Photo credit: Marcell Katona

Hungary’s failure to implement a congestion charge may cost it millions

Millions of Euros in infrastructure funding may be clawed back by the European Union after Budapest failed to introduce an agreed traffic congestion charge.

The threat is a warning to other governments to meet funding pledges, campaigners say.

Much of the €600m spent upgrading the Budapest metro could be demanded back, according to letters obtained by a clean air pressure group under freedom of information laws.

In 2003, the EU agreed to contribute to the construction of Budapest’s fourth metro line. The deal struck between Brussels and the then socialist-liberal government of Hungary included several commitments by the city of Budapest, among them the introduction of a congestion charge to boost use the metro and reduce car journeys.

The line opened in 2014, but there is still no congestion charge. Line 4 is less popular than forecast. The national conservative government of Viktor Orban says the charge is coming. But NGOs are worried that nothing is happening.

Levego Munkacsoport (Clean Air Action Group) asked for and received the correspondence between the European Commission and Hungarian officials on the subject of the congestion charge. The latest letter from the Commission, dated 22 May 2018, says there were “no tangible supporting documents attached [to the letters of the Hungarian government]” and concludes:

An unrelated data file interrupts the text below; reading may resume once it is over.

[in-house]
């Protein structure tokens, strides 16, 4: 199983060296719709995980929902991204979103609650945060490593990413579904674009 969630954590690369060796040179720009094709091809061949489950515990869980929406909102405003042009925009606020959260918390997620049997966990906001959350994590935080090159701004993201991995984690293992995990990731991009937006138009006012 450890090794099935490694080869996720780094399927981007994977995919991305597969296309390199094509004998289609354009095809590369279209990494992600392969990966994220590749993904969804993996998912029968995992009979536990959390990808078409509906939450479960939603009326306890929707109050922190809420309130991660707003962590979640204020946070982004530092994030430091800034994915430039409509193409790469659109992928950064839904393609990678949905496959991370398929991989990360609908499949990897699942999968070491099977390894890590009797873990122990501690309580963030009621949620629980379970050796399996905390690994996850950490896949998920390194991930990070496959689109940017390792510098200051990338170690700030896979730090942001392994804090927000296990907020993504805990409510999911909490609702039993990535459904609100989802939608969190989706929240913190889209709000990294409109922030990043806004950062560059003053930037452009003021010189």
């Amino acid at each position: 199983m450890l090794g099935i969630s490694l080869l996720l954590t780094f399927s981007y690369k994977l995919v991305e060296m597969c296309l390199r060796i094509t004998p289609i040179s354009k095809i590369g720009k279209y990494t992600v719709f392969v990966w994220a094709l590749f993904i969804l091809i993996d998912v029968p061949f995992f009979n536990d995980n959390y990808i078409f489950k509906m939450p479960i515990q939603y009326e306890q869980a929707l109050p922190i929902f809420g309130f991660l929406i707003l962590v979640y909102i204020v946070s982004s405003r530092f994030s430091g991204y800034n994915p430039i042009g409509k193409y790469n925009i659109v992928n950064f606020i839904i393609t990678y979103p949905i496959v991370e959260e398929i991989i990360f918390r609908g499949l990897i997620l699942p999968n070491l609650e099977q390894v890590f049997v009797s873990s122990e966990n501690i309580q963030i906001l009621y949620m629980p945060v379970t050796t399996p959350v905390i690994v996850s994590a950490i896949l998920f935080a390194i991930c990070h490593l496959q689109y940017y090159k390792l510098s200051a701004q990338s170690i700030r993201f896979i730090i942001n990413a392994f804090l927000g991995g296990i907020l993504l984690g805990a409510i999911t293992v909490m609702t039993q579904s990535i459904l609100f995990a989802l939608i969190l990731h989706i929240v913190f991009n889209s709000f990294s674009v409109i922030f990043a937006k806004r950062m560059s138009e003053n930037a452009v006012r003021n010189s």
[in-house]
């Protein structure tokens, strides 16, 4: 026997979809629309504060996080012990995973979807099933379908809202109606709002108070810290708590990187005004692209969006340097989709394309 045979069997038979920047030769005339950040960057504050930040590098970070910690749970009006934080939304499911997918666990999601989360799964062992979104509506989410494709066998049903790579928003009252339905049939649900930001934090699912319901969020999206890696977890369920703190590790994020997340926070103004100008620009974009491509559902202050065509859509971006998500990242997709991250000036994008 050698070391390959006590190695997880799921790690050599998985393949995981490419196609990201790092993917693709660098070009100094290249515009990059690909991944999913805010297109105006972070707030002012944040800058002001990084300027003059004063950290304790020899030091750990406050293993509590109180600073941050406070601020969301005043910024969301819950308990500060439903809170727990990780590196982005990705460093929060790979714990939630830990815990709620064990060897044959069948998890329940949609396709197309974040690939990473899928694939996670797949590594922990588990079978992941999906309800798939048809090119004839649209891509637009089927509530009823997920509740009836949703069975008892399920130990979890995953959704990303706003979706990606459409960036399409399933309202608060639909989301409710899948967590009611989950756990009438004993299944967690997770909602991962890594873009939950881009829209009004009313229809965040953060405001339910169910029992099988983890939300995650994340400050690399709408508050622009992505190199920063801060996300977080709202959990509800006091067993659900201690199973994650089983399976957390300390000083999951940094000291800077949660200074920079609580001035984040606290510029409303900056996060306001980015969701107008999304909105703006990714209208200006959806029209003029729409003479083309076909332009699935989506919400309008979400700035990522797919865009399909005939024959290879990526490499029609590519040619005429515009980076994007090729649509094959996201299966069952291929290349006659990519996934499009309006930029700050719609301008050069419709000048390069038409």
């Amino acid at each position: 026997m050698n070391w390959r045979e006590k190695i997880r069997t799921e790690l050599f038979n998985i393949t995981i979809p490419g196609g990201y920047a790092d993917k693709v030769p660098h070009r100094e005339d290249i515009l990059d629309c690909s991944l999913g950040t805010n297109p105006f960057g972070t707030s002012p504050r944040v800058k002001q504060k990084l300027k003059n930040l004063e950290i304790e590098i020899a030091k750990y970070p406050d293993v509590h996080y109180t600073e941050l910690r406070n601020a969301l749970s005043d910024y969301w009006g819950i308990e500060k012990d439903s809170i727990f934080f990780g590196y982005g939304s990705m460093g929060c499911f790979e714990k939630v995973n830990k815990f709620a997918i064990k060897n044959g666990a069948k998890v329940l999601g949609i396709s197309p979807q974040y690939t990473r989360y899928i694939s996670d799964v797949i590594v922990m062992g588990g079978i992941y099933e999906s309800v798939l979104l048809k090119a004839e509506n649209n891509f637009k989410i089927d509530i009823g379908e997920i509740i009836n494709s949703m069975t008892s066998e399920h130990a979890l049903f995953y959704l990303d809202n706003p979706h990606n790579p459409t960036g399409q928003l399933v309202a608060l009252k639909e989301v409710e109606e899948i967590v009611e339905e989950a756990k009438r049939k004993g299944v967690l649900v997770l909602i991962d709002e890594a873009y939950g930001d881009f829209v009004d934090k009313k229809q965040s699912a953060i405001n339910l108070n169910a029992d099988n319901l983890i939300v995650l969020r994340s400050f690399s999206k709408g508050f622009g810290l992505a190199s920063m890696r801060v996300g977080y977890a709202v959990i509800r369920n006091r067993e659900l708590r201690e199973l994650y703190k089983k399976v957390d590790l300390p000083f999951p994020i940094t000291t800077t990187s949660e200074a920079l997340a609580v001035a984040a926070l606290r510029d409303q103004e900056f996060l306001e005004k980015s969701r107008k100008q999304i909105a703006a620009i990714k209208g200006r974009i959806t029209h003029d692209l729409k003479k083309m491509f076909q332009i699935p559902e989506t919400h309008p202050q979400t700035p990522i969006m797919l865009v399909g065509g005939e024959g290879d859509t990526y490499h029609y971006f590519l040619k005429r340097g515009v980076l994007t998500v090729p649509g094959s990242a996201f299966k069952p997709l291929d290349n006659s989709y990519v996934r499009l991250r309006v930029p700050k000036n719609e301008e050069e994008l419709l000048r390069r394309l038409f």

“We are not in a position to confirm that the beneficiary has fulfilled all commitments they have made at the approval of the project. This situation puts the expenditure already certified for the project at risk of recovery.”

Clean Air Action Group’s Márton Vargha said:

“We have been proposing for years the implementation of a distance- and pollution-based urban road pricing system in Budapest, but to no avail. Now the Hungarian government risks not only that tens of millions of euros must be repaid, but it is also missing the opportunity to reduce the serious congestion in Budapest, to improve the city’s air quality and to get revenues for the upgrading of transport infrastructure and replacing obsolete public transport vehicles.”

Air quality coordinator for NGO Transport and Environment, Jens Müller, said:

“The Hungarian authorities have messed up a perfectly good recipe for cleaner air in Budapest, so the city’s chronic traffic problems continue. It is right that Brussels demands taxpayer money back, if promises are not met. Let this be a warning to others that want to take public money then break the bargain – you may well receive an unpleasant bill from Brussels.”